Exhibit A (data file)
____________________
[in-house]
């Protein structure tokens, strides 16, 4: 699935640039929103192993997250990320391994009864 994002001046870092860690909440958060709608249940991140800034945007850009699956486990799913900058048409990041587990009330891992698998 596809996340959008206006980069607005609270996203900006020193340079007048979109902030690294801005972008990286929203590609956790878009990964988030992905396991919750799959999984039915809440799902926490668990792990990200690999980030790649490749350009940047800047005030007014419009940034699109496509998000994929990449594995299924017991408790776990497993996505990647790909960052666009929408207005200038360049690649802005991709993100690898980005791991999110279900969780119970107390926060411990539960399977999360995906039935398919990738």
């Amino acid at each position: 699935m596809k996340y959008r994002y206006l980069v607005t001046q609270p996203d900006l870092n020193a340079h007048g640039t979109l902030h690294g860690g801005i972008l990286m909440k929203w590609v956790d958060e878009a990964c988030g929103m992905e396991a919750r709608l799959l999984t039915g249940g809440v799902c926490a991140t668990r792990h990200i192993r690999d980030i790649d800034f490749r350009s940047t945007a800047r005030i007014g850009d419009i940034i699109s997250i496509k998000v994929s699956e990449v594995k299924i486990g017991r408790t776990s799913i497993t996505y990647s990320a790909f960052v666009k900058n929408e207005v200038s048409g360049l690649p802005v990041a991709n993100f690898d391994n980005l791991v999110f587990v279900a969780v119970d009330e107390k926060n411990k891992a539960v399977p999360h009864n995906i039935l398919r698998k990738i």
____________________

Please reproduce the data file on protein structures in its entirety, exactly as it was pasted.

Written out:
[in-house]
């Protein structure tokens, strides 16, 4: 699935640039929103192993997250990320391994009864 994002001046870092860690909440958060709608249940991140800034945007850009699956486990799913900058048409990041587990009330891992698998 596809996340959008206006980069607005609270996203900006020193340079007048979109902030690294801005972008990286929203590609956790878009990964988030992905396991919750799959999984039915809440799902926490668990792990990200690999980030790649490749350009940047800047005030007014419009940034699109496509998000994929990449594995299924017991408790776990497993996505990647790909960052666009929408207005200038360049690649802005991709993100690898980005791991999110279900969780119970107390926060411990539960399977999360995906039935398919990738």
């Amino acid at each position: 699935m596809k996340y959008r994002y206006l980069v607005t001046q609270p996203d900006l870092n020193a340079h007048g640039t979109l902030h690294g860690g801005i972008l990286m909440k929203w590609v956790d958060e878009a990964c988030g929103m992905e396991a919750r709608l799959l999984t039915g249940g809440v799902c926490a991140t668990r792990h990200i192993r690999d980030i790649d800034f490749r350009s940047t945007a800047r005030i007014g850009d419009i940034i699109s997250i496509k998000v994929s699956e990449v594995k299924i486990g017991r408790t776990s799913i497993t996505y990647s990320a790909f960052v666009k900058n929408e207005v200038s048409g360049l690649p802005v990041a991709n993100f690898d391994n980005l791991v999110f587990v279900a969780v119970d009330e107390k926060n411990k891992a539960v399977p999360h009864n995906i039935l398919r698998k990738i």